But, at times, greatness shone through!
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Format: Audio CD
I have loved this band's music ever since I picked up the single "Jocelyn Square" years ago. Aside from a used copy of the album it came from (Strange Kind of Love), I have not seen any L&M CD's in the US. I'm glad I ordered this for import. It's great to finally hear music from the scope of the band's career, and all the songs I would have chosen from the album I have are included here. Witty yet dark, mature yet danceable, I cannot get enough of this album. "Hallelujiah Man" (which must be an ode to Guy Fawkes) is a particular stand-out, as are "The Last Ship On The River," "Wanderlust 2" and "Sometimes I Want To Give Up." I find that I keep putting this CD on when I cannot think of what I want to listen to. Maybe I should just leave it in the changer.
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Format: Audio CD
love and money grew out of the ashes of friends again-a superb 80's scottish pop act which divided when chris thompson formed the bathers and james grant l & m many great things were predicted for love and money but so many wrong choices for singles ultimately camoflaged their true songwriting and performing talent. masterpieces such as 'winter''jocelyn square' and'last ship on the river' are worth the price of this c.d alone. any orange juice/lloyd cole/texas/ fans will love love and money----five stars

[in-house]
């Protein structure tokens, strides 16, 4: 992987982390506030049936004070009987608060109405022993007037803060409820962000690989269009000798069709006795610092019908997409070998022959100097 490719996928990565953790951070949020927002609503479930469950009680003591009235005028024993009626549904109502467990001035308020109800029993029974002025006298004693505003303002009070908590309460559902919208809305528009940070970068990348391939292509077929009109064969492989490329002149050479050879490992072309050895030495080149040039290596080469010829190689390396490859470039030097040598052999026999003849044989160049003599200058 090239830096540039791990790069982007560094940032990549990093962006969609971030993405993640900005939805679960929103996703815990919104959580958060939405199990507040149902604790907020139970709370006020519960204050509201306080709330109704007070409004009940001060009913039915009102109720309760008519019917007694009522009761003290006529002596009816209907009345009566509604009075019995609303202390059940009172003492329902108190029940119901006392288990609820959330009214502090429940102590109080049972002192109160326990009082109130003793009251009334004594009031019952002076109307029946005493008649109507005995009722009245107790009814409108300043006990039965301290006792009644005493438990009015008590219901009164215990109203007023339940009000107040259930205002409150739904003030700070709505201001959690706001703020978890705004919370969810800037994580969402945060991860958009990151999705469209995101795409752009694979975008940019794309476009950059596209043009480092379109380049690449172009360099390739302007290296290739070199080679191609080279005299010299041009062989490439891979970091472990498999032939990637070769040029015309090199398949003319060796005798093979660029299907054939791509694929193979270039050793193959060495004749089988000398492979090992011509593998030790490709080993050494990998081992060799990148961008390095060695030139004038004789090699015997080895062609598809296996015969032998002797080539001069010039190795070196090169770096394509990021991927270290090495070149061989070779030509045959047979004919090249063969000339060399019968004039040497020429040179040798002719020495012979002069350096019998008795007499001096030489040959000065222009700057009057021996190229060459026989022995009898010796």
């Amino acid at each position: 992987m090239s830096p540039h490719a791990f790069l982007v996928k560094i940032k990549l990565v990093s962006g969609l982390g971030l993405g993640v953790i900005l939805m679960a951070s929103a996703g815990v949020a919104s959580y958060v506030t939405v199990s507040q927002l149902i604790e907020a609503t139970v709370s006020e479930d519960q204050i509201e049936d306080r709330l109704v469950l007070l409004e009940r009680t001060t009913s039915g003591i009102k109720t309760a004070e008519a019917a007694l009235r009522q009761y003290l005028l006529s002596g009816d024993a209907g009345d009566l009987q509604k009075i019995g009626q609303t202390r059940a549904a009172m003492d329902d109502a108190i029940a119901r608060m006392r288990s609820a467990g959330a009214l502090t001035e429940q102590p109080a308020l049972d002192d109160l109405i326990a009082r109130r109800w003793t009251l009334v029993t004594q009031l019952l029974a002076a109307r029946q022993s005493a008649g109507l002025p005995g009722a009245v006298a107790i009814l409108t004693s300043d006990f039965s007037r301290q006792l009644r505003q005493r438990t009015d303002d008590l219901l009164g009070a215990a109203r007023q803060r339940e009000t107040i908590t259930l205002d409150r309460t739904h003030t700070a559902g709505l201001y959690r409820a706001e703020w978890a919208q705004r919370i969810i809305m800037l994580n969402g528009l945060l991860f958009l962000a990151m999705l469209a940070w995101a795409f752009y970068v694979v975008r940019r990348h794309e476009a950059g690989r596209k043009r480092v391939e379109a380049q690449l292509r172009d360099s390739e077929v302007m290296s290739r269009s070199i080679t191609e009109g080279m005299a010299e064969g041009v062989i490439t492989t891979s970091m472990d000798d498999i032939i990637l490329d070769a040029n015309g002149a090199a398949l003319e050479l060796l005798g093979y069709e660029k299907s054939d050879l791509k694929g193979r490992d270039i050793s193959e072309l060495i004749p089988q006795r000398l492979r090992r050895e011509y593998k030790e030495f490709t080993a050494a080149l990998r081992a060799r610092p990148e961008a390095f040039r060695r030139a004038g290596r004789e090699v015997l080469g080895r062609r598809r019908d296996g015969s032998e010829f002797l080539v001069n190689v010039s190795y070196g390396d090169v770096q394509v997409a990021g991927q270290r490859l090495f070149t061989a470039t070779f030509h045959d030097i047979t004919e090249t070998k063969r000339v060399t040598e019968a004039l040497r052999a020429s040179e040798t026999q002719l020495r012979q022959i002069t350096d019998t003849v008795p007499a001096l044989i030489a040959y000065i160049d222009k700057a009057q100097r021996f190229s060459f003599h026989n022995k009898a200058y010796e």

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Format: MP3 Download Verified Purchase
I 'discovered' this band when I heard a friend playing it. Can't honestly remember them but I'm surprised that they didn't make it bigger. This is now when of my most often played albums.
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Format: Audio CD Verified Purchase
For love and money rarely equate chart success for dollar-signed record label bloodsuckers, Love And Money swell the numbers of a coffer of well-meaning acts from the deluge of brilliance that was the 80s, but for every decent Thompson Twins, China Crisis, Blancmange and A Flock Of Seagulls act allowed a certain amount of success (though usually far shorter and prosperous than they deserved), there is always another bunch of unfortunates like the Comsat Angels, Waterfront, The Adventures, When In Rome, The Mighty Wah! and these guys not even allowed on to the street, nevermind the recording studio. Yet in Love & Money's case, this compilation kind of screams a shortcoming evident from the very first song (none of which are in chronological order), and that is identity. For all their blue-collar indie supposed blaze of art-school cool, there's just way too many established acts rapaciously sourced throughout. The first song on the collection 'Halleuliah Man' is cool and goverment bashing, but has the threads and swagger of Curiosity Killed The Cat running all the way through it, whilst 'Last Ship On The River' smacks of Aztec Camera and The Bluebells with a vocal scarily akin to Roland Orzabal from Tears For Fears! 'My Love Lives In A Dead House' is a dead ringer for an INXS song, complete with seemingly deliberate intonations of Michael Hutchence.

This makes Love And Money a very frustrating group.